Will notices from the start that there is something remarkable about Caesar- he exhibits heightened intelligence and reasoning skills mostly due to the effects of the medical treatment being passed onto him while still in the womb. Over time Caesar begins to flourish, and once Will sees what the drug can do, he decides to administer it to Charles on the DL from GenSys in a desperate attempt to save both his father and years of research he’s done for the company in searching for a cure for Alzheimer’s. Remarkably, Charles responds to Will’s treatments, and even if it is for a short time, it seems like all is right in Will’s world- Charles’ rebound from dementia is almost instantaneous, and he’s finding himself enjoying his father-son relationship with Caesar.
As we all know, the good times always have to end, and soon Will’s faced with potentially losing both his father and Caesar after a horrific incident plays out where the chimp attacks a neighbor in an effort to protect Charles, and Caesar is sent to live at a primate sanctuary in San Bruno managed by the unscrupulous John Landon (Cox) and his douchebag of a son, Dodge (Felton, once again playing a villain). Once Caesar is left at San Bruno, he begins to realize that the human race isn’t all it’s cracked up to be without Will around to protect him. Caesar decides he’s done taking orders and starts putting together a plan to rally not only all the primates at San Bruno but other primates located all over the San Francisco area. And so begins the actual Rise of the Planet of the Apes.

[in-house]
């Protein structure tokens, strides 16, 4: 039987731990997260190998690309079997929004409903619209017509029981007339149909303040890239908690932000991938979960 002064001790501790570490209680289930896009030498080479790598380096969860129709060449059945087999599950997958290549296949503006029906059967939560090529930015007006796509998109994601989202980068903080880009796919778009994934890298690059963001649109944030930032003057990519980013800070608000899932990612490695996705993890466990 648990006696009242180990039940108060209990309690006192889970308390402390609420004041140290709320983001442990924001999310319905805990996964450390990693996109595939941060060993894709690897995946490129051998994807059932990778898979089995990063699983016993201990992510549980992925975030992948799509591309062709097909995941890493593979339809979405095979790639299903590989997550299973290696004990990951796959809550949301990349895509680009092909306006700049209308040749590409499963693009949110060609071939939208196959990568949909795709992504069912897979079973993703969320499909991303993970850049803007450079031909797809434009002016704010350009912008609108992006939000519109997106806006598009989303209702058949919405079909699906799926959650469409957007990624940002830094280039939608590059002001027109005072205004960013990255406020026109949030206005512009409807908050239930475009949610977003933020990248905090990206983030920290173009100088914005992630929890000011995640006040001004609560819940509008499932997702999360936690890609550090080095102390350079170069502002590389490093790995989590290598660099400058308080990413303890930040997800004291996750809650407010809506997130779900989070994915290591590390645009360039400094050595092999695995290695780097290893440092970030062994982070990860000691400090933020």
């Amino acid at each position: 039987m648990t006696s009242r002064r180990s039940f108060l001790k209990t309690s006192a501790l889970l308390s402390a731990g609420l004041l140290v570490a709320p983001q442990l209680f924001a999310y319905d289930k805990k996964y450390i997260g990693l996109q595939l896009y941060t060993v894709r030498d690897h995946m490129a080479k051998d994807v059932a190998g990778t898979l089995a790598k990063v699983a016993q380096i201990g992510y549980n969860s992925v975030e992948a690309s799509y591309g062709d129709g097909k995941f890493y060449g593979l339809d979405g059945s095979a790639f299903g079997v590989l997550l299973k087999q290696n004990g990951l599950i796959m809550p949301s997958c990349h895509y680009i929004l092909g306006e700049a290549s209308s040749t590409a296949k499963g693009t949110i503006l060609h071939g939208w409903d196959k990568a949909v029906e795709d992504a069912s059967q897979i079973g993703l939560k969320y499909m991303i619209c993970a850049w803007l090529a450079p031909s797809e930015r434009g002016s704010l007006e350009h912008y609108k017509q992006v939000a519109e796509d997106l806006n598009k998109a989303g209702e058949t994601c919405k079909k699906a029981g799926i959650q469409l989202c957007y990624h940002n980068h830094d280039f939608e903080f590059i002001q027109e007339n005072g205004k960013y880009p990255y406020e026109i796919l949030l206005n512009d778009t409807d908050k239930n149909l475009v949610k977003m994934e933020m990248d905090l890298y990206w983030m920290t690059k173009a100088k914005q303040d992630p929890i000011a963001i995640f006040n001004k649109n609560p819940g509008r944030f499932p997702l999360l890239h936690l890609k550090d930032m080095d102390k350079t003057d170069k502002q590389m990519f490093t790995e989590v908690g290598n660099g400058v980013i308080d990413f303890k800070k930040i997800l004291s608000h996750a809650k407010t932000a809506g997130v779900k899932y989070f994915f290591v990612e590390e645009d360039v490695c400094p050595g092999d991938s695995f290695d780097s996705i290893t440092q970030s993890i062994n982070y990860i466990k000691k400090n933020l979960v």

From there the movie’s pace gets a boost, and Caesar and his pals are off to show the humans just why they’re done being considered “second-class citizens.” There’s a lot of mayhem once the primates are on the loose that builds to an epic showdown between law enforcement officials and the primates on the Golden Gate Bridge which is nothing short of a spectacular feast for the eyes.